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Literature / The Licanius Trilogy

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"The old saying is wrong, you know — a common enemy does not a friendship make. You can only ever be as good as the people you are willing to fight beside."

"All that I wanted, I received.
All that I dreamed, I achieved.
All that I feared, I conquered.
All that I hated, I destroyed.
All that I loved, I saved.
And so, I lay down my head weary with despair, for;
All that I needed, I lost.
― Tal'Kammar Deshrel, The Shadow of What Was Lost

The Licanius Trilogy is a series of High Fantasy novels with a subversive Time Travel spin, and the authorial debut of Australian writer James Islington.

The trilogy consists of the following volumes:

  1. The Shadow of What Was Lost
  2. An Echo of Things to Come
  3. The Light of All That Falls

The first instalment was released in 2014, and the final installment wrapped things up in 2019. Islington has announced some side stories set in the same world as the original trilogy.

In the country of Andarra, it has been twenty years since the rebellion that saw the dictatorial Augurs deposed and replaced by the previously token monarchy. While the Augurs were exterminated, the Gifted — their Essence-wielding enforcers — were spared and bound to a set of Tenets that limit their abilities and force them to obey Administration. Nobody knows who will become Gifted, but anyone who wields Essence develops a Mark and is sent to an Academy, where Elders teach them to control their power under the watchful eye of Administration. If they fail their tests, they are turned into Shadows: Powerless ex-Gifted cut off from their Reserves, who sprout black veins on their faces.

The story follows a trio from a Gifted Academy in Caladel: Davian, a bright young man with a block that prevents him from wielding Essence, his suspiciously talented Best Friend Wirr and his kind-hearted love interest Asha.

On the eve of his Trials, Davian makes peace with his inevitable failure, and enjoys a last, pleasant evening with his best friends before sleeping peacefully for the first time in months. He is awoken by Ilseth Tenvar, an Elder visiting from Tol Athian, who brings shocking news: The Boundary that has protected Andarra from Aarkein Devead's forces for 2000 years is failing, and Davian is needed to help repair it. He also knows Davian's biggest secret — That he's an Augur, with the ability to tell when anyone lies to him.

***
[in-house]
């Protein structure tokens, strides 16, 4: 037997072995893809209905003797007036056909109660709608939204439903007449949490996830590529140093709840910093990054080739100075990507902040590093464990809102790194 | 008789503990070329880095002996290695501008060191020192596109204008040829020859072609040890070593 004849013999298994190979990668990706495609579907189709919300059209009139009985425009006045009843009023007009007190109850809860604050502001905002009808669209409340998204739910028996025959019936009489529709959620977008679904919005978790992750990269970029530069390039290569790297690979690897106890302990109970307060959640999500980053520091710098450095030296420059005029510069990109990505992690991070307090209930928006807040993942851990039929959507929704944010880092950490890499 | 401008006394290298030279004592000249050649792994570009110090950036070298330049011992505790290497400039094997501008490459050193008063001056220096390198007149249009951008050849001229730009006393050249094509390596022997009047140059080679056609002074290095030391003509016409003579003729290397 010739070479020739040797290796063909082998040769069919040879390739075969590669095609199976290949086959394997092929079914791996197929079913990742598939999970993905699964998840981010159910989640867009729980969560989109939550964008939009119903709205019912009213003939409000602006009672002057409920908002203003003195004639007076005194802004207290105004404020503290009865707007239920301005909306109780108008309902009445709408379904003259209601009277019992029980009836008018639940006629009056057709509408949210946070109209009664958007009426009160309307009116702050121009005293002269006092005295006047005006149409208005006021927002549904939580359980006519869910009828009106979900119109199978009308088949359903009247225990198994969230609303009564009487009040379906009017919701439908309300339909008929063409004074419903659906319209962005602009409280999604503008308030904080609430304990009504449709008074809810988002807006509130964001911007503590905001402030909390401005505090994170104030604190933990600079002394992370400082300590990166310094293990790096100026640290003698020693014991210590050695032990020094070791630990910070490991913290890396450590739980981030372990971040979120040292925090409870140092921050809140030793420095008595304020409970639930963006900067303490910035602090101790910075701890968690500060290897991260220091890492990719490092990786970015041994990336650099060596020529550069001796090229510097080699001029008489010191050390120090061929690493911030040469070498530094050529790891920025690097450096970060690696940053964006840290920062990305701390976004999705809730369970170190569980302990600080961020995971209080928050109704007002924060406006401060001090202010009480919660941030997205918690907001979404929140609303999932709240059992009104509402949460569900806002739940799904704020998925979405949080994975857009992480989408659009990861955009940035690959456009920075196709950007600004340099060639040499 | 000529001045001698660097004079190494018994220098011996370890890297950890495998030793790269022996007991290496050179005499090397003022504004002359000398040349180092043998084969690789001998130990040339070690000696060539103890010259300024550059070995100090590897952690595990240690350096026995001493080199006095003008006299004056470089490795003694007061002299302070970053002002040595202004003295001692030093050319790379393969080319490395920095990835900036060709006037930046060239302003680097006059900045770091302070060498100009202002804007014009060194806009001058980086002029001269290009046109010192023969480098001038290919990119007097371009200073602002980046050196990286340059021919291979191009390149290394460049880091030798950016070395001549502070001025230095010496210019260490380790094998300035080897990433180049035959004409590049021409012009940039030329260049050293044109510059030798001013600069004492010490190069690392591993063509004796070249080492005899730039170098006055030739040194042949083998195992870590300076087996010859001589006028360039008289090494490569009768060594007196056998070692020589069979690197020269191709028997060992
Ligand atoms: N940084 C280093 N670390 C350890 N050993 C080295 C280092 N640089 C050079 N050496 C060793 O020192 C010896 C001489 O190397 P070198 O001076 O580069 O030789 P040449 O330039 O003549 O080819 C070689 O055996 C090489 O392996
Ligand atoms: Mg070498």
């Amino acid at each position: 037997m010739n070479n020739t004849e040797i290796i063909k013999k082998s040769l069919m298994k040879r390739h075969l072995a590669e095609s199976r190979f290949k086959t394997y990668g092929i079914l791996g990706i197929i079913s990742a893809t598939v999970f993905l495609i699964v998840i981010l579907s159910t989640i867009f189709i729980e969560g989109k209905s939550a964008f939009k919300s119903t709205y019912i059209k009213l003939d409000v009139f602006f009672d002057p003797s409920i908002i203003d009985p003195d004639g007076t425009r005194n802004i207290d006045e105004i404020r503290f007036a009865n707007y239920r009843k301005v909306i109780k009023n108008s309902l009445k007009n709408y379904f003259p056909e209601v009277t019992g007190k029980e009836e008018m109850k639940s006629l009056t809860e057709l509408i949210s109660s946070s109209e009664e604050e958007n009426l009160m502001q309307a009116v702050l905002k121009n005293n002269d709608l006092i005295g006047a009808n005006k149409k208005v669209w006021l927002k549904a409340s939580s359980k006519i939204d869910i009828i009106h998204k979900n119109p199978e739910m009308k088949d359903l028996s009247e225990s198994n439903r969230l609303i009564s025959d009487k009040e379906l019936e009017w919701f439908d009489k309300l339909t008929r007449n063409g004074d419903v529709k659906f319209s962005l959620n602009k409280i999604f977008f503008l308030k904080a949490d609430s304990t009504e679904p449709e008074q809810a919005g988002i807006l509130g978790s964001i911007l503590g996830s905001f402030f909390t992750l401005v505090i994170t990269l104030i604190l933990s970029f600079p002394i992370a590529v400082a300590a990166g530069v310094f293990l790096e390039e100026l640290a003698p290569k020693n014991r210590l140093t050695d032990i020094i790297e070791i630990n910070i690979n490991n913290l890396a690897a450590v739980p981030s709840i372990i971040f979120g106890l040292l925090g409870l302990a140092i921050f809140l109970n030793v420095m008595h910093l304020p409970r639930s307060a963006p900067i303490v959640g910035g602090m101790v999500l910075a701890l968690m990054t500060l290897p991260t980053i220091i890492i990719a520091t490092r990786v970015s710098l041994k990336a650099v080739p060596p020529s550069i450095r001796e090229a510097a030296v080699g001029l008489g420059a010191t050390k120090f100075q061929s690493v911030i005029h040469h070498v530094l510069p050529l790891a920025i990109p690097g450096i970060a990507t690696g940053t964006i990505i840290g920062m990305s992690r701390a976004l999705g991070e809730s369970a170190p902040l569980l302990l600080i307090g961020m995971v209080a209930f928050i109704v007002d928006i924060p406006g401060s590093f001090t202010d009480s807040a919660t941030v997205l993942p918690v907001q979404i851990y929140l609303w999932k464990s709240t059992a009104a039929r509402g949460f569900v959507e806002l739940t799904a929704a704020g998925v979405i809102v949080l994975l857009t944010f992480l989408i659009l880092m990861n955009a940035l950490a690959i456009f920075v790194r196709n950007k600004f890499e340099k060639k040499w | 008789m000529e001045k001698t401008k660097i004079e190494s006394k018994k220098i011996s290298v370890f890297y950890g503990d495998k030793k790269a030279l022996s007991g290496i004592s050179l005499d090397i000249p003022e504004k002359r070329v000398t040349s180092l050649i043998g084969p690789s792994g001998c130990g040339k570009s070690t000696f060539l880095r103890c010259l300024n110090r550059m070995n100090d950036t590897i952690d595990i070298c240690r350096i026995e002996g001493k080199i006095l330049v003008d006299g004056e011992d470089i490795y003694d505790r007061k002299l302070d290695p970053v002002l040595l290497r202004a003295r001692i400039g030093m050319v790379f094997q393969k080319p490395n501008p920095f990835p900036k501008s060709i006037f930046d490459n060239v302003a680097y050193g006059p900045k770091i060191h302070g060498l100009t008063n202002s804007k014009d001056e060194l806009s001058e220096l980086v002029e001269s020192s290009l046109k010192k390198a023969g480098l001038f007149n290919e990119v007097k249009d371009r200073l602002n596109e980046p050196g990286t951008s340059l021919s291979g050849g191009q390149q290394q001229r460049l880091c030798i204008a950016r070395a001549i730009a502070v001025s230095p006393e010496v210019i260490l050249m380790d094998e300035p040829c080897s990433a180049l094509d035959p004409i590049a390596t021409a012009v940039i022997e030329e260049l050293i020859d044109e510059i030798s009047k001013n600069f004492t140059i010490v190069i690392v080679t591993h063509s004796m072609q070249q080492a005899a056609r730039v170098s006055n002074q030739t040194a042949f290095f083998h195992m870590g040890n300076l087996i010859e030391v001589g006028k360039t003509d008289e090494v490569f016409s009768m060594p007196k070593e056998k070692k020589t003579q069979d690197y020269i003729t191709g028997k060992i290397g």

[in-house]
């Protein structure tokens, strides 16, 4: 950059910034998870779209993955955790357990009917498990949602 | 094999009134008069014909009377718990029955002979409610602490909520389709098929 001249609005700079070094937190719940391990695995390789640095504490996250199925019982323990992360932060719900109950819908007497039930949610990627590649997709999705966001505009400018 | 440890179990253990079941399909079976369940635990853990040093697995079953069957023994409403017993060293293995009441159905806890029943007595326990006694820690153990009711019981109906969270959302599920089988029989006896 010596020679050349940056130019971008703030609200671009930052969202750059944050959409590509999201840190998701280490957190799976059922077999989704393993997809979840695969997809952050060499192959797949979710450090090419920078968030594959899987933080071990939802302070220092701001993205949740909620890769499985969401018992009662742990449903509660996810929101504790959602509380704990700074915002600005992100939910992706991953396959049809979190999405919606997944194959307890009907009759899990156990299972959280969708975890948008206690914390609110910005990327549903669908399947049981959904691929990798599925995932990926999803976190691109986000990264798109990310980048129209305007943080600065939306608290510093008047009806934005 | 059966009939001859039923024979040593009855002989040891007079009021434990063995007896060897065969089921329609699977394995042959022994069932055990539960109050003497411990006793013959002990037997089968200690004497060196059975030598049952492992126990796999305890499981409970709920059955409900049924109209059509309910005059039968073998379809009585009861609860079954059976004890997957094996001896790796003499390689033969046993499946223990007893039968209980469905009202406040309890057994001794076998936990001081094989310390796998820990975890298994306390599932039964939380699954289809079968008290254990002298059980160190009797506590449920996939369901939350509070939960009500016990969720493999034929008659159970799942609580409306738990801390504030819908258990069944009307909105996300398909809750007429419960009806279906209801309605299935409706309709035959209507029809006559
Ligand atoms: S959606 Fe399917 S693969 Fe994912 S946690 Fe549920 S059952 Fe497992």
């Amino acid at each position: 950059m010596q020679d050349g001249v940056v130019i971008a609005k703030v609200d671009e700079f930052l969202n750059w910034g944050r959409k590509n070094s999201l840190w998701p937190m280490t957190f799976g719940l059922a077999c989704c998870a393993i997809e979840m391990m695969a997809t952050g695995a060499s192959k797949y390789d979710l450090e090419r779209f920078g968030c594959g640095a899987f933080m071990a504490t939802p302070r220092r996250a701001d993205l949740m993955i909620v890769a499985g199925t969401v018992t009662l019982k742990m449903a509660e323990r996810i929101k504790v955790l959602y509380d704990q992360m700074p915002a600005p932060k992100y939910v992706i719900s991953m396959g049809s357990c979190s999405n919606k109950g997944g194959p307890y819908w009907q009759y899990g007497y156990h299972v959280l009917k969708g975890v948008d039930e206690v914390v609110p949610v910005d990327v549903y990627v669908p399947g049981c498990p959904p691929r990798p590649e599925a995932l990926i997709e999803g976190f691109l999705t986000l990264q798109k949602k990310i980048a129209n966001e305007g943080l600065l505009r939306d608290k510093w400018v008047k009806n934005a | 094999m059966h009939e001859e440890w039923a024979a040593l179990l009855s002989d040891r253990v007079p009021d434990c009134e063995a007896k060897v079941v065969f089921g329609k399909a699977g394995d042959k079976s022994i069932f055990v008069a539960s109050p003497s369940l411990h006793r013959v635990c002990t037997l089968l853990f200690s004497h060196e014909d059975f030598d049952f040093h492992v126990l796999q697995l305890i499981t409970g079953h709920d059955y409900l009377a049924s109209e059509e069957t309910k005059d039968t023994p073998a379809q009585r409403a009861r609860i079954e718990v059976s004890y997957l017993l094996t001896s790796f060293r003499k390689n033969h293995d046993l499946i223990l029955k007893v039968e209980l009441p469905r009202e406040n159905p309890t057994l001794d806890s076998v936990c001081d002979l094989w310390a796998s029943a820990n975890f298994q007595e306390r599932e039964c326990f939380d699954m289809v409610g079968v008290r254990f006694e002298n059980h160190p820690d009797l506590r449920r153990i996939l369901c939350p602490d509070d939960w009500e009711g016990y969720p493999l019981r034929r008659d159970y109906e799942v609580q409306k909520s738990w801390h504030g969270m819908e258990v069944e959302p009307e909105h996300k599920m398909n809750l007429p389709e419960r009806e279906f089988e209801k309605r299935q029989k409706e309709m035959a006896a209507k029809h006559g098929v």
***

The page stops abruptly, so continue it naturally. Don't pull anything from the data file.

Given a mysterious glowing cube to guide his way, Davian embarks immediately to discover how he can help. Before he leaves, Wirr catches him and shakes him down for information. Unwilling to let Davian go it alone, Wirr packs his bags as well and the two head out on a secret mission to save Andarra. The next day, Asha wakes to find everyone in the Academy brutally massacred. Before she can figure out what's going on, Tenvar turns her into a Shadow and wipes her memory. Confused and heartbroken, she sets out on her own journey to find answers, unaware that she's surrounded by enemies.

Meanwhile, in the northern forests of Desriel, a young man named Caeden wakes up covered in blood with no memory of who he is. Accused of a horrifying crime, he sets out to recover his memories while avoiding the gil'shar, who want to make an example of him. Marked with the ancient symbol of a wolf's head, the mysterious nature of his returning memories only prompt more questions about his identity. And he doesn't always like the answers...


As journeys unfold and mysteries unravel, their paths cross — Through present, past and future — And the intertwined themes of morality, immortality and inevitability begin to drive the story.

The Licanius Trilogy contains examples of:

  • Adults Are Useless: Zig-Zagged. Taeris, Elocien, Driscin and even Kevran lend a supportive hand at one point or another, but by the end Davian, Asha and Wirr are the only ones fighting against Shammaeloth and the banes.
  • Aerith and Bob: Somewhat present. Names like Fessiricia, Gassandrid, Isiliar, Breshada and Nethgalla only exist in-universe, while other names like Davian, Torin, Caeden, Ashalia, Aelric and Dezia are all real, but relatively rare and fantastic-sounding.
  • A Mind Is a Terrible Thing to Read: Augurs can read minds, but they can lose themselves in memories that aren't theirs and can even die if they get too attached.
    • Forced reading can also severely hurt the target, even causing them to become brain-dead, as Davian accidentally does this to Ilseth Tenvar.
  • Anyone Can Die: Not even all the main characters survive the story, and even most of the important supporting characters are toast. Despite the Loads and Loads of Characters, you can count the named characters that survive on your fingers.
  • All Deaths Final: Played with. Essence can be used to heal someone up until the brink of death, but cannot cause a resurrection.
    • It can, however, summon a denizen of the Darklands to inhabit the person's body and take on their memories.
  • Amplifier Artifact: Concentration Vessels help their users concentrate more effectively, which can help them create improved concentration Vessels, which helps them concentrate even more effectively, and so on.
  • Anachronic Order: Naturally, for a time travel story.
    • Davian's first visit with Malshash takes place about 90 years prior to the rest of the events in the book.
    • His trip to Zvaelar precedes the plot by thousands of years.
  • And the Adventure Continues: The main plot, especially Caeden's story, is neatly tied up at the end, but makes it clear that the main characters have plenty to deal with in the future.
    • Wirr has to lead the Andarran reconstruction effort, Asha has to negotiate with the Lyth to prevent them from chasing her and Davian (unbeknownst to him) has a big reunion with his mother in store.
  • And This Is for...: Davian says this about Caladel when he throws Raeleth into the rift.